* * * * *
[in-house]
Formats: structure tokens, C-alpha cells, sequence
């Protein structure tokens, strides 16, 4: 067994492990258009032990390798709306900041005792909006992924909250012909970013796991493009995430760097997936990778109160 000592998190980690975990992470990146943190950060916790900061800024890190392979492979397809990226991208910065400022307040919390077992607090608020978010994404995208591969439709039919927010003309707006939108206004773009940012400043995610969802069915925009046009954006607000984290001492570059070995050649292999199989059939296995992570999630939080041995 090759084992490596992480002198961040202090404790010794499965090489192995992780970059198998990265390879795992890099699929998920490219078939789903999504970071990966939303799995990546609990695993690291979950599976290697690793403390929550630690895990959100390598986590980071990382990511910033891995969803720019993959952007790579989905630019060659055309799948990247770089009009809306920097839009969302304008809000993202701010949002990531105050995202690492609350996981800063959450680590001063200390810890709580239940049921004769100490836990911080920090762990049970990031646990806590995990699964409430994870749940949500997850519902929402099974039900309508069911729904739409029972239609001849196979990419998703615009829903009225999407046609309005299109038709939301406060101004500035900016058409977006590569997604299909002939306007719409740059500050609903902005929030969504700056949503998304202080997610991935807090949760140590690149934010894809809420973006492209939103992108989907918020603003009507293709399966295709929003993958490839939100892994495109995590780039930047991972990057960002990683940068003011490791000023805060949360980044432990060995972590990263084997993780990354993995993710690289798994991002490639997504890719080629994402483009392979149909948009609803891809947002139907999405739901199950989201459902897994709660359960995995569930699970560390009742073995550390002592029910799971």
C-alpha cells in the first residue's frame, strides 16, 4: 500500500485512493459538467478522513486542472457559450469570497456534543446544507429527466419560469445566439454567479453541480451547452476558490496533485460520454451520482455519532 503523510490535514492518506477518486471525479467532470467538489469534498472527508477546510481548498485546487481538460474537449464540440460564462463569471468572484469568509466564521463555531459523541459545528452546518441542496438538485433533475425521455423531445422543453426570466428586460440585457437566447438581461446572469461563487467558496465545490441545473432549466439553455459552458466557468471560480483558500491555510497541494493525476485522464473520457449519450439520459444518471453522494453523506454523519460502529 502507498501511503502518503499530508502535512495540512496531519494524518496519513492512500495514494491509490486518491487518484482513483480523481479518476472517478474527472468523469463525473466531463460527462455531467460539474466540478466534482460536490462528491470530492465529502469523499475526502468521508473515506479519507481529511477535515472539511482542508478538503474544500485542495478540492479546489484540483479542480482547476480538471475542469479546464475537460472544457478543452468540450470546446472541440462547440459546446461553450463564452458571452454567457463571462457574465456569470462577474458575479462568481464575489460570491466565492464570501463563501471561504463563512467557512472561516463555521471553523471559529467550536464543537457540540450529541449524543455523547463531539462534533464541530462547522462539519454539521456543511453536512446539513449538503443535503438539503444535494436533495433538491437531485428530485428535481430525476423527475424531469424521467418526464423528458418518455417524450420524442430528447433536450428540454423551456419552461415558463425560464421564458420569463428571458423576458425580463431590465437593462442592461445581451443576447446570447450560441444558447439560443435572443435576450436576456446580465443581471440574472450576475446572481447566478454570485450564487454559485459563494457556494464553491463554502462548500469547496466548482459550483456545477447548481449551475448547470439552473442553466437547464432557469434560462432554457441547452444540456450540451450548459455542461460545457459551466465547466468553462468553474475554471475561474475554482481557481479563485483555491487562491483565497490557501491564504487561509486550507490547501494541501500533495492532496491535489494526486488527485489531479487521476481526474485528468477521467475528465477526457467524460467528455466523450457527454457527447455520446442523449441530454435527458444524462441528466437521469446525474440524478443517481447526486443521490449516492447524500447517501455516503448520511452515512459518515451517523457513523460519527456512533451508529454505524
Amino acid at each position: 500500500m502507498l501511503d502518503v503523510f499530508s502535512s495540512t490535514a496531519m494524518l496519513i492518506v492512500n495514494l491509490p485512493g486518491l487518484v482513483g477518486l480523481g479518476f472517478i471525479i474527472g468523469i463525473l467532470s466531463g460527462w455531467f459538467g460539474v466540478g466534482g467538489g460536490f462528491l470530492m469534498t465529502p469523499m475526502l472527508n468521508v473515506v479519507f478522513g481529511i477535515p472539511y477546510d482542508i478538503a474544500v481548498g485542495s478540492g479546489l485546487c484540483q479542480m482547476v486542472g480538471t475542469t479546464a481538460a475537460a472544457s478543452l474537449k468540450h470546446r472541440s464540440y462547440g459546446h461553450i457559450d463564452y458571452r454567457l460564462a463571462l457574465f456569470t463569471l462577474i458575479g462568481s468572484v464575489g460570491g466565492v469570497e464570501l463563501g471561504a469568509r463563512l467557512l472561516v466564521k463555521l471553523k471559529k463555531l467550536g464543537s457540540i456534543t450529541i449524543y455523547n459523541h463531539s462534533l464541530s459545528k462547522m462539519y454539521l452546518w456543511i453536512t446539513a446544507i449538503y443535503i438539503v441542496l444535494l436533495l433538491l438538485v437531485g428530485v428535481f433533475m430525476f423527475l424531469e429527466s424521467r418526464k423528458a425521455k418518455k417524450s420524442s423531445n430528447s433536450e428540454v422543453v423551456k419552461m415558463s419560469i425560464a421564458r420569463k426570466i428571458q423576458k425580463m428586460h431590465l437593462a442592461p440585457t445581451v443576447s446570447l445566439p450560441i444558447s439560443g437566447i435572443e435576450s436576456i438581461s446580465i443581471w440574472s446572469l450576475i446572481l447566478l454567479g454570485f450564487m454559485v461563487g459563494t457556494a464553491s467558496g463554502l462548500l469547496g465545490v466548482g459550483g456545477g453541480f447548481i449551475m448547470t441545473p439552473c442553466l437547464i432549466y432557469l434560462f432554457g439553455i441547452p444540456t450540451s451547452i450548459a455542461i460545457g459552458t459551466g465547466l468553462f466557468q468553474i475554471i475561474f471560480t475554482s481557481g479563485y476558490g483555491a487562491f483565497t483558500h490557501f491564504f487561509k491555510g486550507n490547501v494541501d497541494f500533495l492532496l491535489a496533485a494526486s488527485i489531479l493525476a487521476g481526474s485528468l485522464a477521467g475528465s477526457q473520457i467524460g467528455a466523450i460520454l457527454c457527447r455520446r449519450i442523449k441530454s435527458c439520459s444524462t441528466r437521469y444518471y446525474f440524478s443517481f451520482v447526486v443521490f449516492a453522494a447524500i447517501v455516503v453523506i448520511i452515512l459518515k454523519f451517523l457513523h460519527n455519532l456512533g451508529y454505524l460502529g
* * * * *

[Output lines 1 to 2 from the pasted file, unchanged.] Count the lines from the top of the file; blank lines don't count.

[in-house]
Formats: structure tokens, C-alpha cells, sequence